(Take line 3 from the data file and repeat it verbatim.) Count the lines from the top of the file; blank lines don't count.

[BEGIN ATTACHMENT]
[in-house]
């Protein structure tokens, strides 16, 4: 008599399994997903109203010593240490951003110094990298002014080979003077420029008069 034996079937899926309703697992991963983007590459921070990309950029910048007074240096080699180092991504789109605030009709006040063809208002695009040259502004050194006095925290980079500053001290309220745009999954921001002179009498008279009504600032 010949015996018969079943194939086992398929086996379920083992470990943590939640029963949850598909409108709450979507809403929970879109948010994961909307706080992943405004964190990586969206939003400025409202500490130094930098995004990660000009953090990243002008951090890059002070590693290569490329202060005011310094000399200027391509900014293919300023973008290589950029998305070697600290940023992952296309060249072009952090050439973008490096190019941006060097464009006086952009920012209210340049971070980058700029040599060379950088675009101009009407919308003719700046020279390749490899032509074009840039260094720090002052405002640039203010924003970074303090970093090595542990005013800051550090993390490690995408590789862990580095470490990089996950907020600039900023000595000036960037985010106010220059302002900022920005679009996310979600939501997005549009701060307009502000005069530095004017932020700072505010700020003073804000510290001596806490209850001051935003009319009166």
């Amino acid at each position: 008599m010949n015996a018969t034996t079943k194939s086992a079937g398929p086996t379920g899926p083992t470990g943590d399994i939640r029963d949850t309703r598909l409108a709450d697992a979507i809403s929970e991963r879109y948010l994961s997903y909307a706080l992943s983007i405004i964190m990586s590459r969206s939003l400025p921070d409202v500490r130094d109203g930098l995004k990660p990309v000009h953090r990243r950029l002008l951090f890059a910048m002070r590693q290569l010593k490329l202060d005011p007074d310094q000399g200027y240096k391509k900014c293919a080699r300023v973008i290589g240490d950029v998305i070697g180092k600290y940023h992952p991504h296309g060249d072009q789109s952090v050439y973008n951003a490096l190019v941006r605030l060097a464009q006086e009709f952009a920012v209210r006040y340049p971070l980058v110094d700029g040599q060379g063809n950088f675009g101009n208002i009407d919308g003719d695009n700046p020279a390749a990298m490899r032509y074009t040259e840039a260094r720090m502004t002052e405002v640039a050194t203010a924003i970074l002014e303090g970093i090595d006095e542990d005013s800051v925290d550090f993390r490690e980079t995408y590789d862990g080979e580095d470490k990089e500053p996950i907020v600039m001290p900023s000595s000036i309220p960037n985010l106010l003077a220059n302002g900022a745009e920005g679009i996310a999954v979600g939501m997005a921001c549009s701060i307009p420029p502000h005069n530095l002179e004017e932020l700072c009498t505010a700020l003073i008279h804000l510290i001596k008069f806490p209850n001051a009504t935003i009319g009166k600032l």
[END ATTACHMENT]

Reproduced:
């Amino acid at each position: 008599m010949n015996a018969t034996t079943k194939s086992a079937g398929p086996t379920g899926p083992t470990g943590d399994i939640r029963d949850t309703r598909l409108a709450d697992a979507i809403s929970e991963r879109y948010l994961s997903y909307a706080l992943s983007i405004i964190m990586s590459r969206s939003l400025p921070d409202v500490r130094d109203g930098l995004k990660p990309v000009h953090r990243r950029l002008l951090f890059a910048m002070r590693q290569l010593k490329l202060d005011p007074d310094q000399g200027y240096k391509k900014c293919a080699r300023v973008i290589g240490d950029v998305i070697g180092k600290y940023h992952p991504h296309g060249d072009q789109s952090v050439y973008n951003a490096l190019v941006r605030l060097a464009q006086e009709f952009a920012v209210r006040y340049p971070l980058v110094d700029g040599q060379g063809n950088f675009g101009n208002i009407d919308g003719d695009n700046p020279a390749a990298m490899r032509y074009t040259e840039a260094r720090m502004t002052e405002v640039a050194t203010a924003i970074l002014e303090g970093i090595d006095e542990d005013s800051v925290d550090f993390r490690e980079t995408y590789d862990g080979e580095d470490k990089e500053p996950i907020v600039m001290p900023s000595s000036i309220p960037n985010l106010l003077a220059n302002g900022a745009e920005g679009i996310a999954v979600g939501m997005a921001c549009s701060i307009p420029p502000h005069n530095l002179e004017e932020l700072c009498t505010a700020l003073i008279h804000l510290i001596k008069f806490p209850n001051a009504t935003i009319g009166k600032l």